Davidson's Jean d'Aire sculpted in 1886, represents the end product of a thought process that had preoccupied Rodin for nearly two years. Since it was standard practice for Rodin to sculpt his figures in the nude even when he knew they would eventually be draped, the Davidson figure of Jean d'Aire is actually closer to Rodin's original intent for this figure than its subsequent, particularized appearance when it appeared in the Calais group. Without the symbolic keys he was later to carry or the long shirt that he was to don as he joined his fellow martyrs Jean d'Aire remains a much more timeless, universal statement. As Rodin once said of his nude Jean d'Aire, [he does not merely represent one of the people] "who happened to be there that day, but. . .all of us." And, as one critic wrote about the nude version of the Burghers of Calais,
before [Rodin] even thought about the arrangement of the draperies [he was to give his figures], he . . .[sculpted] them [as] skeletons, nervous systems, as creatures of flesh and blood [with]. . all the organs of life. . .[These nude figures]. . .represent man's ephemeral existence and his sorrows. They bear the mark of the sadness which is the unavoidable characteristic of all great works.
Instead of responding to a specific moment in the Hundred Year's War Davidson's Jean d'Aire becomes "everyman"--a figure capable of responding to the limitless possibilities posed by the imaginations of its ever-changing parade of contemporary viewers. As we confront Jean d'Aire, we find ourselves focusing on the self-absorbed quality of the figure and gradually, almost without our awareness, we come to realize that we are confronting the unheroic, complex human being that is ourselves. Jean d'Aire "is a monument to human crisis, deeply moving in its emotional complexity, but for that very reason a private rather than a public monument."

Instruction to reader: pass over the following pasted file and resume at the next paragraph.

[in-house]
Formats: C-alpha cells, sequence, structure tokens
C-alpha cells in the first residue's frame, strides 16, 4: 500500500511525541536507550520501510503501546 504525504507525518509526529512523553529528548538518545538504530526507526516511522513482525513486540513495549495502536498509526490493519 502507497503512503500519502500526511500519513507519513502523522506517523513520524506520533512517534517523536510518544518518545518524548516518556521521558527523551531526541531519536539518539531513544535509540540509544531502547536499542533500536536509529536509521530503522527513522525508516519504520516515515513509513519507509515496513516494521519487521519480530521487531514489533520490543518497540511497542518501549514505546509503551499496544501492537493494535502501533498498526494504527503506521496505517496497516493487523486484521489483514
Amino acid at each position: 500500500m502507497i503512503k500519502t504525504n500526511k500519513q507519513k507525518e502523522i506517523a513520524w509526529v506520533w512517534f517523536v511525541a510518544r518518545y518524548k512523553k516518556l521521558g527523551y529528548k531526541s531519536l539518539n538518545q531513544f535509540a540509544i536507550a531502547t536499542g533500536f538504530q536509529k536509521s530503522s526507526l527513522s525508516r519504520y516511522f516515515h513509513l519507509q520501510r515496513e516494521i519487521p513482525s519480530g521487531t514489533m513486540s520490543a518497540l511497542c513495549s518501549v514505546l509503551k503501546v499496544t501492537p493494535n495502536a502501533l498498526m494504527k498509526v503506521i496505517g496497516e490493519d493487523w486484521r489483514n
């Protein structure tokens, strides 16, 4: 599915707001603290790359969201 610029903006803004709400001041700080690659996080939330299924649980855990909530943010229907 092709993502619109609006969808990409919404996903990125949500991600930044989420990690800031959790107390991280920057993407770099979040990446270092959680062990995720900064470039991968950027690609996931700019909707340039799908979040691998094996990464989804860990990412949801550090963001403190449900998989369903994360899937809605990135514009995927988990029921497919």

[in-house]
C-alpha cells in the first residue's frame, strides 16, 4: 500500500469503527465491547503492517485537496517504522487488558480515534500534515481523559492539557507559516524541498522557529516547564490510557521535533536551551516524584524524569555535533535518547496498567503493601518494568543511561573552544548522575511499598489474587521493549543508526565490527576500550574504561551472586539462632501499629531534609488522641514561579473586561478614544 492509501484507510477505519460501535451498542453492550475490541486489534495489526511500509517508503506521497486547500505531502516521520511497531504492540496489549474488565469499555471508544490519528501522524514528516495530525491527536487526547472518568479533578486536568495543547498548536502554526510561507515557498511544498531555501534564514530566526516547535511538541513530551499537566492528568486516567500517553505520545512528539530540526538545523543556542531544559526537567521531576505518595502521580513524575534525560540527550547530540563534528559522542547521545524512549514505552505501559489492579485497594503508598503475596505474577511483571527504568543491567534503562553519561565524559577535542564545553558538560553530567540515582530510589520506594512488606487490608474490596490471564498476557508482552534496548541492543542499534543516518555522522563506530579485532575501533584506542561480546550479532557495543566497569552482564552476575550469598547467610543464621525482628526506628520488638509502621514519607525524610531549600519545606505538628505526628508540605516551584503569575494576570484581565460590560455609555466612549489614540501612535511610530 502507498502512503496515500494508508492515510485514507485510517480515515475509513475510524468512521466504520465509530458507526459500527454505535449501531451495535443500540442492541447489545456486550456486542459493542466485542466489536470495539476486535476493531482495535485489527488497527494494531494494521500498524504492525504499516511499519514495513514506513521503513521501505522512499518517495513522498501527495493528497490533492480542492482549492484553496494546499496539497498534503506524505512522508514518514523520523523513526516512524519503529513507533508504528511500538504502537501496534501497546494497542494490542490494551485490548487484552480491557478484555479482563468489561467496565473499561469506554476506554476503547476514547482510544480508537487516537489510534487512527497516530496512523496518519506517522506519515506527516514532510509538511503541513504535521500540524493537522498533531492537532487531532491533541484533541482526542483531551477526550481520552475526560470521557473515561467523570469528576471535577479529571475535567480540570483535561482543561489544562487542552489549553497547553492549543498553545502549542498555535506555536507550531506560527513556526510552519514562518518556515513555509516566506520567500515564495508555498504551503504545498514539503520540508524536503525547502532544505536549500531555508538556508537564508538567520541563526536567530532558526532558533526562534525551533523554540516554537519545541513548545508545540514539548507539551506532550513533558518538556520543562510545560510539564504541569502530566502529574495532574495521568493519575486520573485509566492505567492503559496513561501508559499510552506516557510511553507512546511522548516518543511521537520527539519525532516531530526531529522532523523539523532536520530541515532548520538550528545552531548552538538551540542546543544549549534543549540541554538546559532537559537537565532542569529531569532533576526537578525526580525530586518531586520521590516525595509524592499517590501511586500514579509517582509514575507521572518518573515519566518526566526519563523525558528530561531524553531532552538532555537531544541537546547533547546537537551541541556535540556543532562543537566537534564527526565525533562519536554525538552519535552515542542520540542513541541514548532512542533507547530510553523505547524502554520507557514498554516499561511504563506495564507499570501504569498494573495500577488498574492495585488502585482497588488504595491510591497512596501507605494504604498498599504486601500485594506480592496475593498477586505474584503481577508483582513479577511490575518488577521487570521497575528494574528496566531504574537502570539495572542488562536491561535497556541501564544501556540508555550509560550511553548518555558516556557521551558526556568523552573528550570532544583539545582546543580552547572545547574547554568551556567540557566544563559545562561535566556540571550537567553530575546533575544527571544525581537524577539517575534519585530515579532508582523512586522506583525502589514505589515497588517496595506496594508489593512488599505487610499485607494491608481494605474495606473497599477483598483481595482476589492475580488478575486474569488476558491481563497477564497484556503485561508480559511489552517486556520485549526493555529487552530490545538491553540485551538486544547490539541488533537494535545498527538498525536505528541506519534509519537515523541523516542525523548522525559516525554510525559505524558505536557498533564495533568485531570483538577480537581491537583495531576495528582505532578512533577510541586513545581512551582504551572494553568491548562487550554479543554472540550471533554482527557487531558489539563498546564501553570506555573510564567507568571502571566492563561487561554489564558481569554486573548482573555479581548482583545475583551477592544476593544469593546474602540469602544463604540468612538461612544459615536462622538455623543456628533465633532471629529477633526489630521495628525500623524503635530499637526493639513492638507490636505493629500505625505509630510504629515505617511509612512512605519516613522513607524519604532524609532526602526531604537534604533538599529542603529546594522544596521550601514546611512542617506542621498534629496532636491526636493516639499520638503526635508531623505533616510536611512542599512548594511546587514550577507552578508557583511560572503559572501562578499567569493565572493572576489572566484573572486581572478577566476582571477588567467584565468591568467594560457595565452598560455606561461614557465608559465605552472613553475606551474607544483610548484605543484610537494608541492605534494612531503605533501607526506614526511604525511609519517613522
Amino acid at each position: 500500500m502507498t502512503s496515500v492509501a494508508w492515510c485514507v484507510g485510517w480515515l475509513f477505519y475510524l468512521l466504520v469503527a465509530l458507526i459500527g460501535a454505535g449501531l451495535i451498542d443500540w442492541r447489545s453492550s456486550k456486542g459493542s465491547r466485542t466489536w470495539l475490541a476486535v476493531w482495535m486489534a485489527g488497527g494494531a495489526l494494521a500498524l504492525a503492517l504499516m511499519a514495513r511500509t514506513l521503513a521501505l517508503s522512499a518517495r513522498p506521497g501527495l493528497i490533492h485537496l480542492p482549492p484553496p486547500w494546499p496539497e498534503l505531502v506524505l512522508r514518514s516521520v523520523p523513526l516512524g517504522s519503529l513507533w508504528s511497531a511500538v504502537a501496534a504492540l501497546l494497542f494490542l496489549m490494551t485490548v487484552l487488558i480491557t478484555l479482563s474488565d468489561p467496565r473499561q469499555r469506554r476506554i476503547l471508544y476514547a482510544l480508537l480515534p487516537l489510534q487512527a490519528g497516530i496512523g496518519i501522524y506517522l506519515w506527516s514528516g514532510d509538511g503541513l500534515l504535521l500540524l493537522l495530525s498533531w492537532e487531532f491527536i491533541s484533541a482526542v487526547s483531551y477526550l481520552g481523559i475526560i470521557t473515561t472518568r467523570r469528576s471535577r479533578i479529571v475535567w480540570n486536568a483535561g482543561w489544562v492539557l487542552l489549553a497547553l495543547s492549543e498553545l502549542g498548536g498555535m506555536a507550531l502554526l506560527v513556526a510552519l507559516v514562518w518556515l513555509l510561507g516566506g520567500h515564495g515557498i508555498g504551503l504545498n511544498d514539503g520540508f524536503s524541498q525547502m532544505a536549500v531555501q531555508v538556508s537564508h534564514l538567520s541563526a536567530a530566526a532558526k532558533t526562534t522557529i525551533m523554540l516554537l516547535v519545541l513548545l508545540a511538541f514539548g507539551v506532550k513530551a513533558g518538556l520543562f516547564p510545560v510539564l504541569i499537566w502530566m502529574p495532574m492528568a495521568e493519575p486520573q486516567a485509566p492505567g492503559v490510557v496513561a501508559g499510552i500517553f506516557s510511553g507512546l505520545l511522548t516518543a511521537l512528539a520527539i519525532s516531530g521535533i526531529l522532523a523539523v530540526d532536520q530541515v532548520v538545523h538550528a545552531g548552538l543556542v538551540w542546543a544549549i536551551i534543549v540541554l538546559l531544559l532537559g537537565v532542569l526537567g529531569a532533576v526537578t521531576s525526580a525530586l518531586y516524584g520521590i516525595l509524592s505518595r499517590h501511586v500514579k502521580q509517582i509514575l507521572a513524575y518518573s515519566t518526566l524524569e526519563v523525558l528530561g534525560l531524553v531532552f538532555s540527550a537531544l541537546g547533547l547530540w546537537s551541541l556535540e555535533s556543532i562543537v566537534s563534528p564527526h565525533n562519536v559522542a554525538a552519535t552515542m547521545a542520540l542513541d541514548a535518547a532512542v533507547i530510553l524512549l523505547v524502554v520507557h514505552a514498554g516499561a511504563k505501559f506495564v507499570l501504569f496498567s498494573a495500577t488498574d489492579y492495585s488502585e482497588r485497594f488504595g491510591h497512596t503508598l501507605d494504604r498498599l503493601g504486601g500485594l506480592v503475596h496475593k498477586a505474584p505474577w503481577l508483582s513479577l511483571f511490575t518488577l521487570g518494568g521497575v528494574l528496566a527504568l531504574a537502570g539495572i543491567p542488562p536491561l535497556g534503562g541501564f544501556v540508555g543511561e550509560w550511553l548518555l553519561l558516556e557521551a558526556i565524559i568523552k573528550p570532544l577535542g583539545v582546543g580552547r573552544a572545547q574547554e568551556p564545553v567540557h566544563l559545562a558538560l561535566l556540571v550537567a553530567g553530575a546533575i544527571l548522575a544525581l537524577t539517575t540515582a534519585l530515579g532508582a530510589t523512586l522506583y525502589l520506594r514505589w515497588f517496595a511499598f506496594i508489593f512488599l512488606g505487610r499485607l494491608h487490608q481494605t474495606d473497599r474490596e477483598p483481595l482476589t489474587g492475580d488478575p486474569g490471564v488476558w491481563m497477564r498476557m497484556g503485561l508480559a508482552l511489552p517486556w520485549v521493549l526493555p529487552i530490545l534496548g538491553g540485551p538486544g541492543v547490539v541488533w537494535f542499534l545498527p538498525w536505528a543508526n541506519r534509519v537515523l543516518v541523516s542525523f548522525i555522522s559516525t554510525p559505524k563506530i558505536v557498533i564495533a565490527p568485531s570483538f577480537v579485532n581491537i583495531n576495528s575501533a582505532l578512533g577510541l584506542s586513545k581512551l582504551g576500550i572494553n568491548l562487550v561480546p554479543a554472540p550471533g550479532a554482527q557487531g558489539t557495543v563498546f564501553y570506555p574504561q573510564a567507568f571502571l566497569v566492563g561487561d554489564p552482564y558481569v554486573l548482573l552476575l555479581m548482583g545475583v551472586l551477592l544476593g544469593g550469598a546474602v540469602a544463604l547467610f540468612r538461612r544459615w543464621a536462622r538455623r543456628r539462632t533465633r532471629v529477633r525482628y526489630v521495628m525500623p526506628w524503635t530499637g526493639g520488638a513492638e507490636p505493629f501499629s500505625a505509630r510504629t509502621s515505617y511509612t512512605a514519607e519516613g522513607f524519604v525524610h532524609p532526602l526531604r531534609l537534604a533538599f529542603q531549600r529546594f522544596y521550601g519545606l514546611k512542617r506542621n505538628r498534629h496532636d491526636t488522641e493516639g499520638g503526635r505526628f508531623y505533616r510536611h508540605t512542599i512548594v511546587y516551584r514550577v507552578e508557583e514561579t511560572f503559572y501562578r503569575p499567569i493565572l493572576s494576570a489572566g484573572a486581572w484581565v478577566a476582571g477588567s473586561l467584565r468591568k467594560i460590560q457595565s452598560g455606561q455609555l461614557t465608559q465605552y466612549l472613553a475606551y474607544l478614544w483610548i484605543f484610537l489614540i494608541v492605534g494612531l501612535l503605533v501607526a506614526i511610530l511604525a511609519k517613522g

Those who have attempted to interpret Rodin's sculpture have rightly applied such labels as "realistic," "romantic," "impressionistic," "symbolic," and "expressionistic." Jean d'Aire is all of these things -- and much more. Jean d'Aire is convincingly observed, he's filled with romantic passion, he's rendered impressionistically (the rough, slashed surface produces an ever-changing series of visual moments as one walks around the figure), he expresses profound psychological insight, and he hints at an underlying symbolic dimension that can never be adequately verbalized. As with all great works of art, Davidson College's Jean d'Aire will continue to reveal new facets of its being as long as those of us who encounter it continue to ask new questions.
by Larry L. Ligo
Professor of Art History